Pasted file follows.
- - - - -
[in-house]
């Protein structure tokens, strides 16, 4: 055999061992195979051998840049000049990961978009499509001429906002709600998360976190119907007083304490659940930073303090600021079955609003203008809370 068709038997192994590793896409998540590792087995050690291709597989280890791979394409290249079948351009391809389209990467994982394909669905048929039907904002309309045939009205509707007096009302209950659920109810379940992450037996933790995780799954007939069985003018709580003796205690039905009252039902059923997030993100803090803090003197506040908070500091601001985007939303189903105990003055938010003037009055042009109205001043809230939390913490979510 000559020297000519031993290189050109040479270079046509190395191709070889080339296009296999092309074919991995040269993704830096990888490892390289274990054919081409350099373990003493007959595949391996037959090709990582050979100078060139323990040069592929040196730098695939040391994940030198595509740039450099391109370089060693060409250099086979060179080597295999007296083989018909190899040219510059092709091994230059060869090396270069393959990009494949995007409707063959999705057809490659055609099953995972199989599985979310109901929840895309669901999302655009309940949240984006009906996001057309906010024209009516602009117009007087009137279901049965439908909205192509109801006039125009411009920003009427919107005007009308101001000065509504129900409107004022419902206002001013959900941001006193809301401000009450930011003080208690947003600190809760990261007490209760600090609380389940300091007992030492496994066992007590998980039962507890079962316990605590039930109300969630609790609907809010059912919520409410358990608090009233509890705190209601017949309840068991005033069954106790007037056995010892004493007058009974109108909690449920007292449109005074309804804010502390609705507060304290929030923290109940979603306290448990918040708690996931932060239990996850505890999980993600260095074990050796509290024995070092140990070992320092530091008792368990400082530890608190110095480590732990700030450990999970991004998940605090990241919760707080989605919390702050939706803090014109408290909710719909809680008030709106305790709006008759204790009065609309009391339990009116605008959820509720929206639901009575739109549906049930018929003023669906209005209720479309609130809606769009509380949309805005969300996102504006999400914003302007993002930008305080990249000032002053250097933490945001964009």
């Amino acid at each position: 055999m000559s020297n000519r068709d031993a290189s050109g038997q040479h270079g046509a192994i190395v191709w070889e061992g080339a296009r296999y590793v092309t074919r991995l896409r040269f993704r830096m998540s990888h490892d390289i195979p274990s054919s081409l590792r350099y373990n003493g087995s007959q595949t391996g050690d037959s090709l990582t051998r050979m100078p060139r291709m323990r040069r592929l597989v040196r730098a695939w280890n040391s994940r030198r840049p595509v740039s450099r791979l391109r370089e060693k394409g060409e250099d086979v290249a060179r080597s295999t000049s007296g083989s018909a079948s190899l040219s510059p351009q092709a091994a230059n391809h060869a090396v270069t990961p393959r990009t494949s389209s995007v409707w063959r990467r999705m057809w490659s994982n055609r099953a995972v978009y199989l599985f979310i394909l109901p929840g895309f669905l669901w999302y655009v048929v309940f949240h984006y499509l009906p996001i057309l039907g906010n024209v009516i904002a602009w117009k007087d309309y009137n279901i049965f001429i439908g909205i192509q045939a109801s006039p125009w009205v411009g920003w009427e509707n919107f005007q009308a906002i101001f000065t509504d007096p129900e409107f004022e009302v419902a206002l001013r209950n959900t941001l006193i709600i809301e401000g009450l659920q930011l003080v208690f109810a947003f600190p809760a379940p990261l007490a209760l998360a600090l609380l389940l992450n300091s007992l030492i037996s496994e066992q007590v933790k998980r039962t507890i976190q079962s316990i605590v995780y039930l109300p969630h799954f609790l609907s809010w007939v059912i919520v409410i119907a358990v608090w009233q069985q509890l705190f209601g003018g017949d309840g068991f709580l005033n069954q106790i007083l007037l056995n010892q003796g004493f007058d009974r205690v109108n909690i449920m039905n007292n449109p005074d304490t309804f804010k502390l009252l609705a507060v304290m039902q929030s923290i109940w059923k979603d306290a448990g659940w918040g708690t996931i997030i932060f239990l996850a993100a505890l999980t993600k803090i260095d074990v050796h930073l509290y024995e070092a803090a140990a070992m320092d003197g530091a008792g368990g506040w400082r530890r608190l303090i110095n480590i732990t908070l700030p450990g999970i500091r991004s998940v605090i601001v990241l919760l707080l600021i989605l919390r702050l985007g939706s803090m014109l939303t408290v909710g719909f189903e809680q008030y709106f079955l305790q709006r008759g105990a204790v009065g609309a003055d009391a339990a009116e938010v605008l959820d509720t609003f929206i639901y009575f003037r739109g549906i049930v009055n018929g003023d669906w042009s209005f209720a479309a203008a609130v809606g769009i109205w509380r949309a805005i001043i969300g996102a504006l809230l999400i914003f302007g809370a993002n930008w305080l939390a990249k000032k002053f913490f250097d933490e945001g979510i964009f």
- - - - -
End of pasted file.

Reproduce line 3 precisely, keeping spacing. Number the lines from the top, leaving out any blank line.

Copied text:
């Amino acid at each position: 055999m000559s020297n000519r068709d031993a290189s050109g038997q040479h270079g046509a192994i190395v191709w070889e061992g080339a296009r296999y590793v092309t074919r991995l896409r040269f993704r830096m998540s990888h490892d390289i195979p274990s054919s081409l590792r350099y373990n003493g087995s007959q595949t391996g050690d037959s090709l990582t051998r050979m100078p060139r291709m323990r040069r592929l597989v040196r730098a695939w280890n040391s994940r030198r840049p595509v740039s450099r791979l391109r370089e060693k394409g060409e250099d086979v290249a060179r080597s295999t000049s007296g083989s018909a079948s190899l040219s510059p351009q092709a091994a230059n391809h060869a090396v270069t990961p393959r990009t494949s389209s995007v409707w063959r990467r999705m057809w490659s994982n055609r099953a995972v978009y199989l599985f979310i394909l109901p929840g895309f669905l669901w999302y655009v048929v309940f949240h984006y499509l009906p996001i057309l039907g906010n024209v009516i904002a602009w117009k007087d309309y009137n279901i049965f001429i439908g909205i192509q045939a109801s006039p125009w009205v411009g920003w009427e509707n919107f005007q009308a906002i101001f000065t509504d007096p129900e409107f004022e009302v419902a206002l001013r209950n959900t941001l006193i709600i809301e401000g009450l659920q930011l003080v208690f109810a947003f600190p809760a379940p990261l007490a209760l998360a600090l609380l389940l992450n300091s007992l030492i037996s496994e066992q007590v933790k998980r039962t507890i976190q079962s316990i605590v995780y039930l109300p969630h799954f609790l609907s809010w007939v059912i919520v409410i119907a358990v608090w009233q069985q509890l705190f209601g003018g017949d309840g068991f709580l005033n069954q106790i007083l007037l056995n010892q003796g004493f007058d009974r205690v109108n909690i449920m039905n007292n449109p005074d304490t309804f804010k502390l009252l609705a507060v304290m039902q929030s923290i109940w059923k979603d306290a448990g659940w918040g708690t996931i997030i932060f239990l996850a993100a505890l999980t993600k803090i260095d074990v050796h930073l509290y024995e070092a803090a140990a070992m320092d003197g530091a008792g368990g506040w400082r530890r608190l303090i110095n480590i732990t908070l700030p450990g999970i500091r991004s998940v605090i601001v990241l919760l707080l600021i989605l919390r702050l985007g939706s803090m014109l939303t408290v909710g719909f189903e809680q008030y709106f079955l305790q709006r008759g105990a204790v009065g609309a003055d009391a339990a009116e938010v605008l959820d509720t609003f929206i639901y009575f003037r739109g549906i049930v009055n018929g003023d669906w042009s209005f209720a479309a203008a609130v809606g769009i109205w509380r949309a805005i001043i969300g996102a504006l809230l999400i914003f302007g809370a993002n930008w305080l939390a990249k000032k002053f913490f250097d933490e945001g979510i964009f």